The children have gone back to school and summer is over—the season, if not the heat. Many offices see an ebb and flow to their practice volume during certain times of the year and summer can be one of the more relaxed times. The pace of activity usually accelerates going into fall. Along with your regular schedule, there is an abundance of conventions, seminars and trade shows you can attend. You have your choice of courses for continuing education or additional training and certifications.
Many people are accustomed to making resolutions as they celebrate the New Year. Where business is concerned, the end of summer almost seems a more appropriate time for this process. Evaluating the different facets of your practice at this time of year can provide the time and resources to adequately research and plan any changes or additions you might wish to implement in your practice.
Several basic questions should be considered when assessing diagnostics in your practice. Honesty is the best policy when answering. There is no pass or fail, just the opportunity to gain insight to improve your practice and the health of your patients. It may be helpful for your associates and staff to also provide responses.
1. What diagnostic equipment do you have in your office?
2. What diagnostic procedures and tests do you regularly use?
3. Are you taking the full and best advantage of your current diagnostics?
4. For each of the tests or procedures, can you answer the following:
a. What information will be gained?
b. How will that knowledge help the patient?
c. Do you know how to document the necessity for the procedure?
d. Do you document and use the results from the test or procedure?
5. Are you being reimbursed appropriately for the diagnostic procedures you bill?
6. Are there “new or improved” procedures or equipment available?
Compare your answers to the first two questions—do you have diagnostic equipment in your office that you do not use regularly? If you have equipment not being utilized, consider why you no longer use it. Was the equipment difficult to use? Did it take too much time, or not provide useful information? Were there problems when billing for the test? Was the equipment ever used on a regular basis? Are there diagnostics you previously used regularly but, now, do not? Why not? If you were able to resolve or correct the problems that led to your rejection of the test or procedure, would you reconsider its use? Is there a habit in your practice of acquisition and abandonment? (Shiny toy syndrome!)
Questions three, four and five should be correlated to each other as well. If you and your associates are not able to provide appropriate answers to all aspects of question four, it is doubtful you are realizing the full potential of diagnostics. Lacking sufficient necessity and documentation, it is also likely reimbursement is being denied or requires additional time and effort to collect. Billing and collections staff should have the same information about diagnostics readily available to them, especially for tests or procedures you bill. There is a general consensus in diagnostic collections; more expensive procedures require submission of more documentation of necessity and efficacy in order to obtain payment.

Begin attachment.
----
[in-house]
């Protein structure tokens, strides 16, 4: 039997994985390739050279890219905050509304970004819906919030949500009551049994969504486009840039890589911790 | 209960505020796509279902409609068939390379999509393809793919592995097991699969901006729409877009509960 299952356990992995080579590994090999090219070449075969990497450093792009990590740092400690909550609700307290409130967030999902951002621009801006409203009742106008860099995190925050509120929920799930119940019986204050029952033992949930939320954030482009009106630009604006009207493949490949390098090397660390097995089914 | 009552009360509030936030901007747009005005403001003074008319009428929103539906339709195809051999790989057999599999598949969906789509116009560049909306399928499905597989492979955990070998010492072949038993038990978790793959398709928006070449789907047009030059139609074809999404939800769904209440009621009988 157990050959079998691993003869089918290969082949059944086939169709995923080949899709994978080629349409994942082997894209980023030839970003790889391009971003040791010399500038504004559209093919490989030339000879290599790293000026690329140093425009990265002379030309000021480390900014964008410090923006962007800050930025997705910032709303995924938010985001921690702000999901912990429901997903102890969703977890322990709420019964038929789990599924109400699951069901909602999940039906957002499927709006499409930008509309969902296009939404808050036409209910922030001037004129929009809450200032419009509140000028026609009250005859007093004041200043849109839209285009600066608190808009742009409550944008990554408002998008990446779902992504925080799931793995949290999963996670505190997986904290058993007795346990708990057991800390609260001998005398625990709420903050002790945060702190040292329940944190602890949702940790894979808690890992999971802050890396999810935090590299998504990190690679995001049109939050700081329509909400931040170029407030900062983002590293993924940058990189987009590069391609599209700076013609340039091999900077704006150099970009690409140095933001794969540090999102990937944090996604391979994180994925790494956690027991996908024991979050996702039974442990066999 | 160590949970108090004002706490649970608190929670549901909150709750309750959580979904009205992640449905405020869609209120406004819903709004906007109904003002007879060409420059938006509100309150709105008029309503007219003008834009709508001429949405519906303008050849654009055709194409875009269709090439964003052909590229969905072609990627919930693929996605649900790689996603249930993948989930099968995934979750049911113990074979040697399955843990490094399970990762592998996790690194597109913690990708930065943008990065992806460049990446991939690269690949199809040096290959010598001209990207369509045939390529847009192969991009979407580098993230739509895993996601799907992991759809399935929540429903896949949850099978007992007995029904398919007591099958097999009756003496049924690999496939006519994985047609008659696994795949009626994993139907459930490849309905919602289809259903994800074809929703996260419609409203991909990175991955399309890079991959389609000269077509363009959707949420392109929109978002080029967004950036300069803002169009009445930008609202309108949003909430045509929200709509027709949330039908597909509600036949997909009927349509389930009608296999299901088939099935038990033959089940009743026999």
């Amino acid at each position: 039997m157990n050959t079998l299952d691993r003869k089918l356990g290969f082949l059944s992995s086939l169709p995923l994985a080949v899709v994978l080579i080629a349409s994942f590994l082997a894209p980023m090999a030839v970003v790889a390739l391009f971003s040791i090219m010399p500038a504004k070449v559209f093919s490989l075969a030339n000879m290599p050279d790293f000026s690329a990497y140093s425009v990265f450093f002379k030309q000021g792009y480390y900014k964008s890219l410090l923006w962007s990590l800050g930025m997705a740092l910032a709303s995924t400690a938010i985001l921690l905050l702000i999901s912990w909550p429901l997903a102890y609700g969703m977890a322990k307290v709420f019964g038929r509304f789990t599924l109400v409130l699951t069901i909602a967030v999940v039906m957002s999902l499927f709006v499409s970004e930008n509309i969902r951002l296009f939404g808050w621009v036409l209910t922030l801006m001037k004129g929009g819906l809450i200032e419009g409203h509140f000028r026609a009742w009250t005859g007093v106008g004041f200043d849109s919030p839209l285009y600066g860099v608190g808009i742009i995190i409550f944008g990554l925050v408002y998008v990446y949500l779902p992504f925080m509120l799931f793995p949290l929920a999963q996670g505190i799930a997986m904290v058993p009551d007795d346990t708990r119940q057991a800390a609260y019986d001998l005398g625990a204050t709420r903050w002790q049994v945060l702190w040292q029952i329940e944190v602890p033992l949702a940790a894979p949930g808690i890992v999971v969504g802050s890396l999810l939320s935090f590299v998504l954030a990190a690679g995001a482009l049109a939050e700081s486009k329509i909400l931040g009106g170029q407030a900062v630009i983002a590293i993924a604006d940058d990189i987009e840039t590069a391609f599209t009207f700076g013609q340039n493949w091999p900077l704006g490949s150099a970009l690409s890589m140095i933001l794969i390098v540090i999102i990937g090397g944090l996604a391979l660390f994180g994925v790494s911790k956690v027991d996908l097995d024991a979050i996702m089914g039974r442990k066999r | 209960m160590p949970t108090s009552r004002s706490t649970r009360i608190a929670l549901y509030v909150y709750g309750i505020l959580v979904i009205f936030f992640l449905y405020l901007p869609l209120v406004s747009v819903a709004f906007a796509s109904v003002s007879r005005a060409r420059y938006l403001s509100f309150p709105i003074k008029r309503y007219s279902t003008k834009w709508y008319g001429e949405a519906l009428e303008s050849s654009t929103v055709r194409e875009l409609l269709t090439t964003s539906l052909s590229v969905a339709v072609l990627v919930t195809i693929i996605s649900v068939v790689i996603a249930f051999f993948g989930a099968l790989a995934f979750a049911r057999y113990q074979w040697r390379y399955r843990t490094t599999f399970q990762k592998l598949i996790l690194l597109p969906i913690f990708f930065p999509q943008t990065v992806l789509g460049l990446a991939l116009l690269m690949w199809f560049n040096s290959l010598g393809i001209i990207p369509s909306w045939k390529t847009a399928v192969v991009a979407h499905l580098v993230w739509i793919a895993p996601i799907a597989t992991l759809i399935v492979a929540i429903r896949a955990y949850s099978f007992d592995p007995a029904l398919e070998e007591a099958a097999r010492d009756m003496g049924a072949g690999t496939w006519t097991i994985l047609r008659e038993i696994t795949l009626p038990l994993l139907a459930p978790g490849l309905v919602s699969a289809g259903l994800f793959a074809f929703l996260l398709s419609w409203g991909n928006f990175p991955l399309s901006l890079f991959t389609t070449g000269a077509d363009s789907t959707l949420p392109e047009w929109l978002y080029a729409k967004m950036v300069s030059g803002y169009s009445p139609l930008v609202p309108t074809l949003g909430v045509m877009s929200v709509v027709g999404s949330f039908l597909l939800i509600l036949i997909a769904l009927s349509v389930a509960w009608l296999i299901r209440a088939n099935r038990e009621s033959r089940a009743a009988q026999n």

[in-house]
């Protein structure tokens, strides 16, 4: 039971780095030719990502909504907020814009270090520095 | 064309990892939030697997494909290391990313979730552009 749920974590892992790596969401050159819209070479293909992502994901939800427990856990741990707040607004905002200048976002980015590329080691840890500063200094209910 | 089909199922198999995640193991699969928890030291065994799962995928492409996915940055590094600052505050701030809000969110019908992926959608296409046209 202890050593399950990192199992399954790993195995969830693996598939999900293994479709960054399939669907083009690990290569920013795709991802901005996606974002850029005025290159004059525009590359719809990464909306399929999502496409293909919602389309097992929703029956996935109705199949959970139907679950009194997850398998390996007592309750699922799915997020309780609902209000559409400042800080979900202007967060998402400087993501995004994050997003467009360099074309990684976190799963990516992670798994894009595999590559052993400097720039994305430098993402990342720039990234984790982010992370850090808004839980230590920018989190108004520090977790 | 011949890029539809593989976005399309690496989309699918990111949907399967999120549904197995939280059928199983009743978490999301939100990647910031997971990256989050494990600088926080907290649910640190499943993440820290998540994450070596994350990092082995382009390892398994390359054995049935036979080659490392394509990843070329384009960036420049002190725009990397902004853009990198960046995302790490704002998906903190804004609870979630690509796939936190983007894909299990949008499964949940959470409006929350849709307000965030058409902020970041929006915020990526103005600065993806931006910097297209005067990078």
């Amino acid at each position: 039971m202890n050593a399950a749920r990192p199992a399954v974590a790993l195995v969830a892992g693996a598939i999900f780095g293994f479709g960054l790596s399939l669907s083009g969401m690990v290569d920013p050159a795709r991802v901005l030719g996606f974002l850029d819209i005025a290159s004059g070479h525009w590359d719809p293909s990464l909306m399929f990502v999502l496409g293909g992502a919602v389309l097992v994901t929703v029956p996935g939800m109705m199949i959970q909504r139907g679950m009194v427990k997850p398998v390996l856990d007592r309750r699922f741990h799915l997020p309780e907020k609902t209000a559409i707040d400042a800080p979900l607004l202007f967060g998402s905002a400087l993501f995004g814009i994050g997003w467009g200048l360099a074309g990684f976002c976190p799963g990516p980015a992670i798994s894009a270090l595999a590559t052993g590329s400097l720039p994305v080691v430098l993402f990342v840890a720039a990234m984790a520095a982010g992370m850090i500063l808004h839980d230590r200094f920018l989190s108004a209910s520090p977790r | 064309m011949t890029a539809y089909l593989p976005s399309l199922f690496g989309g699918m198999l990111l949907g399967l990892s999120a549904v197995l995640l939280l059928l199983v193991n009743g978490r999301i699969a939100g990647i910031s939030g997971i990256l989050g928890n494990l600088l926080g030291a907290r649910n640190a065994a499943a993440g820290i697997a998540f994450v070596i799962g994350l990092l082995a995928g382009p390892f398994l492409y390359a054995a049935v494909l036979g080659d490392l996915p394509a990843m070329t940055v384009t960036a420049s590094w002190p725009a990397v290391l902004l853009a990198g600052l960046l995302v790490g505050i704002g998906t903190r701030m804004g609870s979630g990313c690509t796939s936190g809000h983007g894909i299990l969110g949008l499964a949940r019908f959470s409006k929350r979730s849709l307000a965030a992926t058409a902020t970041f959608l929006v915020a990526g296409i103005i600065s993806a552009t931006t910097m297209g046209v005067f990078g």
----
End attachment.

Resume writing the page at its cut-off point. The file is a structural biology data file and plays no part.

You now have an idea of the equipment, tests and procedures that have proven most beneficial to you and your patients. In your evaluation, did any patterns develop? The results allow you to recognize strengths as well as weaknesses in your diagnostic protocols. What resources are available to correct or improve the deficiencies in your existing systems? Would training or certifications help? Many seminars and courses are available for fall and winter. Do any of your vendors make in-service presentations available to you and your staff that could provide additional training or documentation? These are just a few suggestions.
And lastly, of course, new and improved equipment is available. Your review may show the benefits of new or upgraded equipment or implementation of advanced diagnostic procedures in your practice. Your analysis can help prevent repeating the same types of mistakes and will enable you to take the full and best advantage of diagnostics for your practice and the health of your patients.
Ms. Plank has an extensive background in medical and facilities management. During the past 15 years, Ms. Plank has provided technical and management services to healthcare providers, specializing in radiology and neurology. She is currently the Vice President of Corporate Services for Practice Perfect. Contact her at
, or visit www.dahan.com.